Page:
[Saeed Jones]

Lot by Bryan Washington
Few writers have done for their city what Washington has done for Houston, which is to say, to articulate how a new generation of citizens are living, loving and struggling there with both the legacies of their shared past and the new possibilities of the present. But in writing an interconnected short story collection about it, he has also mapped how climate change, income inequality, homophobia, anti-blackness and anti-immigrant fervor are shaping our present, in what becomes a 21st century picaresque, by the end— almost, even, an oracle.
[Alexander Chee]

About the Aspen Words Literary Prize
The $35,000 Aspen Words Literary Prize is awarded annually to an influential work of fiction that illuminates a vital contemporary issue and demonstrates the transformative power of literature on thought and culture. Open to authors of any nationality, the award is one of the largest literary prizes in the United States, and one of the few focused exclusively on fiction with a social impact. The inaugural award was presented to Mohsin Hamid in April 2018 for Exit West, his novel about migration and refugees. Tayari Jones received the 2019 award for An American Marriage, her novel about wrongful incarceration. Eligible works include novels or short story collections that address questions of violence, inequality, gender, the environment, immigration, religion, race or other social issues. | |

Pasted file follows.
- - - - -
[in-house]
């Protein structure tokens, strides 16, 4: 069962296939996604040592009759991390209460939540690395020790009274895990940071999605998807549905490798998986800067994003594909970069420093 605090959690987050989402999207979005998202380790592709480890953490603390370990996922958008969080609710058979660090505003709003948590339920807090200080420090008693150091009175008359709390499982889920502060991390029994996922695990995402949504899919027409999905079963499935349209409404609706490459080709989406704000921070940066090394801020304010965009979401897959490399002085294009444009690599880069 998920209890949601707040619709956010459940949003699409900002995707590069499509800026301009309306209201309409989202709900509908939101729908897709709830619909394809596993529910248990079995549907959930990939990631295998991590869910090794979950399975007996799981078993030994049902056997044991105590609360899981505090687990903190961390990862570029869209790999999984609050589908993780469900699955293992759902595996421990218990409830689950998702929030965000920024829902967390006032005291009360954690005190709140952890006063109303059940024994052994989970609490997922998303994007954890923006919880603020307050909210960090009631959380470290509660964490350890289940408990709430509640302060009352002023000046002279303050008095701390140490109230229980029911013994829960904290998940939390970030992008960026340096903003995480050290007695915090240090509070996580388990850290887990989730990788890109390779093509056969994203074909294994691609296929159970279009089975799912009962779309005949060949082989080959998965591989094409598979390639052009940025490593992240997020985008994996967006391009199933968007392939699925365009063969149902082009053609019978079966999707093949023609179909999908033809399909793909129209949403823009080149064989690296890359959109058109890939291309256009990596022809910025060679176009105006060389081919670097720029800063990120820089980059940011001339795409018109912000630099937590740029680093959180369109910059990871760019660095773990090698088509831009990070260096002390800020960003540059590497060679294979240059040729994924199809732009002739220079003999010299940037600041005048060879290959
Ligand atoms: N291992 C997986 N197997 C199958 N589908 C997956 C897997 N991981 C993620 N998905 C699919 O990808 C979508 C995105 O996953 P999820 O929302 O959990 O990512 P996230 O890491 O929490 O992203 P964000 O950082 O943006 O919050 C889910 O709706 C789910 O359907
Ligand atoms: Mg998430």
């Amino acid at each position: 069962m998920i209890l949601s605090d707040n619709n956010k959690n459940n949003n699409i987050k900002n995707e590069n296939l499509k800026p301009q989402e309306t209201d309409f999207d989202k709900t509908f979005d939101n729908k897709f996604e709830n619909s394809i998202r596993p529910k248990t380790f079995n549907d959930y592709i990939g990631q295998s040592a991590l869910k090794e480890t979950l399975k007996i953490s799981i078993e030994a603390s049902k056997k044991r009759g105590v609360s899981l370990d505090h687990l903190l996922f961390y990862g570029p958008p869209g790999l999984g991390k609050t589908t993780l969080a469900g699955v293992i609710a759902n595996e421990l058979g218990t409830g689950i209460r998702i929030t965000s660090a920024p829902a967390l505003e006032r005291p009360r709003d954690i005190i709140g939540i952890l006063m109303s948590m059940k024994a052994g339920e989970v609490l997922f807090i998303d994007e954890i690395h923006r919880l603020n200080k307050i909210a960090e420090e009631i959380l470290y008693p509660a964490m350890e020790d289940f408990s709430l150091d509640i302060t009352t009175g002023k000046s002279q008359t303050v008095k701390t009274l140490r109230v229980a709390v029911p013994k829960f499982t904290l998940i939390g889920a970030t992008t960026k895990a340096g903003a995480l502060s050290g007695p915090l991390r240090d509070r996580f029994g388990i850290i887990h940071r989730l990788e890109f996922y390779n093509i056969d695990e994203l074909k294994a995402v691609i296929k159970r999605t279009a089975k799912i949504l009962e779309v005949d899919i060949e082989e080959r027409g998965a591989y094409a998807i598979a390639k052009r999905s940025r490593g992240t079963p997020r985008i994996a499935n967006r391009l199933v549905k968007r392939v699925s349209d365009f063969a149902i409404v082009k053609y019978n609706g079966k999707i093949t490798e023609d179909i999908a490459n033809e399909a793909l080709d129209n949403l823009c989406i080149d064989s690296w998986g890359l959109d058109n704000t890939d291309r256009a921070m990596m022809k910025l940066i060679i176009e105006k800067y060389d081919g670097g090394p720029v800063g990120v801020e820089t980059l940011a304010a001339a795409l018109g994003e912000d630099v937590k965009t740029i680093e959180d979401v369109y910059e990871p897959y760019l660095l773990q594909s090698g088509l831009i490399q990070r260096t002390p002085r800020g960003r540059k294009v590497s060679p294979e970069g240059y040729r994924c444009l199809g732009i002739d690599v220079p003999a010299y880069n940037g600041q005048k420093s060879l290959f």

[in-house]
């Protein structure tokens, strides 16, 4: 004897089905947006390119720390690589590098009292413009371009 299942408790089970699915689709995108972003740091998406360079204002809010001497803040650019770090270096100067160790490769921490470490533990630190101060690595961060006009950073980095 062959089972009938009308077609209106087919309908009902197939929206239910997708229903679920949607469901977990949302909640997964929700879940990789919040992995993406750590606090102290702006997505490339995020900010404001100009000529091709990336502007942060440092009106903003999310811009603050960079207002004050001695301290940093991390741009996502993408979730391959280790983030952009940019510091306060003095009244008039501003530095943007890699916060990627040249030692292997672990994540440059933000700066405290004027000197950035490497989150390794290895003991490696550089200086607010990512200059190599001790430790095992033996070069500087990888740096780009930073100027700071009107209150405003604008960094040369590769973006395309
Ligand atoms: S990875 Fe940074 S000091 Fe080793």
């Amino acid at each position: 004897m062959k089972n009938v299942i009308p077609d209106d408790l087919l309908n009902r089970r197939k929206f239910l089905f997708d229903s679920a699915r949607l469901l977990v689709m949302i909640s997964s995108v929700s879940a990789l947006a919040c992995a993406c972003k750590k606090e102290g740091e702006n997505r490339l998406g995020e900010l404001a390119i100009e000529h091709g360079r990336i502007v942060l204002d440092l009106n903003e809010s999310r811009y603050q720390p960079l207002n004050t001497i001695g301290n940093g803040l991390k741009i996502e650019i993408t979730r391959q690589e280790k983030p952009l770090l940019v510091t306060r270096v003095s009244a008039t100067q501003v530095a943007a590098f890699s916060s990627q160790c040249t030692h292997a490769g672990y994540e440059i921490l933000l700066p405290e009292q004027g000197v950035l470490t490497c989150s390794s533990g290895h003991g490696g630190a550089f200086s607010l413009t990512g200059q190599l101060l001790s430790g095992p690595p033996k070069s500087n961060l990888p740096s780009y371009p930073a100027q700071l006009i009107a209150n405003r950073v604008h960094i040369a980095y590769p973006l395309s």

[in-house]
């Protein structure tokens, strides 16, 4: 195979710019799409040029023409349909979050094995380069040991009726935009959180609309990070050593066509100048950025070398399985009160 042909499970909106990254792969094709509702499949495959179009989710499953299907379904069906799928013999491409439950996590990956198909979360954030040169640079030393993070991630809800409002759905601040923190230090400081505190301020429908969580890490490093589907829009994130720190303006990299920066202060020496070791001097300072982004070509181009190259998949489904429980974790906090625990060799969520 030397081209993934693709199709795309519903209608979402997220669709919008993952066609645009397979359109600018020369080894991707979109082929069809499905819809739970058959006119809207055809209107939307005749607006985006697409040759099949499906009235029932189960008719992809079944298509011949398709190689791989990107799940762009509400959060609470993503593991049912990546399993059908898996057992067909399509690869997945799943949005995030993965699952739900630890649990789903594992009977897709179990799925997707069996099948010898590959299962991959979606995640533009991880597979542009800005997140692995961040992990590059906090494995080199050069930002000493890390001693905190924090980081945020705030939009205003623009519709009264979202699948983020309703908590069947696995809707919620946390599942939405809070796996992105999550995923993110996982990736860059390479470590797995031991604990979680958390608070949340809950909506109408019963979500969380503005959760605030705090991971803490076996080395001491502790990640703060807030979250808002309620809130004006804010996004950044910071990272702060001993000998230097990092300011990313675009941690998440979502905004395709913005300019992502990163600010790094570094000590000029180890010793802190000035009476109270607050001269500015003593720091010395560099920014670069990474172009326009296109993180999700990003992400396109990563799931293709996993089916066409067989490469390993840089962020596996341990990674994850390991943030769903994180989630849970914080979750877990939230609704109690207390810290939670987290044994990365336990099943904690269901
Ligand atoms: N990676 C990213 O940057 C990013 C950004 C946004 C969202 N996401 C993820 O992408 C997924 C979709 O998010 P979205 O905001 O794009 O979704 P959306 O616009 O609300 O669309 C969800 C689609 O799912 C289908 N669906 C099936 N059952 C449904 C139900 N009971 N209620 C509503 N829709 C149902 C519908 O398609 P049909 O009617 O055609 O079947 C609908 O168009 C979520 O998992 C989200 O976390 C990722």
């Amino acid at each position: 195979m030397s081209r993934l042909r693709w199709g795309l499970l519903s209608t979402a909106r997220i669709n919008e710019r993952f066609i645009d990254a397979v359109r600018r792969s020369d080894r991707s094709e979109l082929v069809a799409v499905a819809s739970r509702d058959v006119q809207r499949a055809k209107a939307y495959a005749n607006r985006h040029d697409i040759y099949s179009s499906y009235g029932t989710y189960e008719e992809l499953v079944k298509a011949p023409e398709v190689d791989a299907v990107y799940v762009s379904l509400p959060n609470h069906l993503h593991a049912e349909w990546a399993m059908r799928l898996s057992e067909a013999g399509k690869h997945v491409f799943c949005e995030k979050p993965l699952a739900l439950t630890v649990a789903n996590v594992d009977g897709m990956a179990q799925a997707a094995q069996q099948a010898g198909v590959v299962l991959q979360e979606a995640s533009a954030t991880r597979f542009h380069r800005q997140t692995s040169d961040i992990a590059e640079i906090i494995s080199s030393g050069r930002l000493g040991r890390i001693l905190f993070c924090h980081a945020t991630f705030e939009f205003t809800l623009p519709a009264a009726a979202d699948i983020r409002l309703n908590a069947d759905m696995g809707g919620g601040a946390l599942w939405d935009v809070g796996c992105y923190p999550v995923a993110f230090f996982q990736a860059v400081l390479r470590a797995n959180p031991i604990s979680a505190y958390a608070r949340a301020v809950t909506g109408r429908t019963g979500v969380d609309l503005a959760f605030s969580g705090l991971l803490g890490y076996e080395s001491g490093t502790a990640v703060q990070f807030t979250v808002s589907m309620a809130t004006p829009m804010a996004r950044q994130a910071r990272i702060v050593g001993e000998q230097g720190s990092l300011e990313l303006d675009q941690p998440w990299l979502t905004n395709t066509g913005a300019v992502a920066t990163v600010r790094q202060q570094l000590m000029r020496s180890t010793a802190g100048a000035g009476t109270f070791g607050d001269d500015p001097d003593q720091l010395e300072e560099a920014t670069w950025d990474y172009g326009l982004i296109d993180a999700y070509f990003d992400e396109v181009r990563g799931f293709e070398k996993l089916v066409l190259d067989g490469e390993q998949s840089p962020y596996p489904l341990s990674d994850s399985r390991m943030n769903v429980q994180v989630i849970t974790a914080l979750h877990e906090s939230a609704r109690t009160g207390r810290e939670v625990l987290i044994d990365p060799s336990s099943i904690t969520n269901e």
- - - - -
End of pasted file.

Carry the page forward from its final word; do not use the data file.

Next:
More information about the Aspen Words Literary Prize and the finalists is available at:

Download book jackets and author headshots:

Aspen Words Literary Prize logo:

Aspen Words was founded in 1976 as a literary center based in Aspen, CO. A program of the Aspen Institute, its mission is to encourage writers, inspire readers, and connect people through the power of stories. For more information, visit

The Aspen Institute is a global nonprofit organization committed to realizing a free, just, and equitable society. Founded in 1949, the Institute drives change through dialogue, leadership, and action to help solve the most important challenges facing the United States and the world. Headquartered in Washington, DC, the Institute has a campus in Aspen, Colorado, and an international network of partners. For more information, visit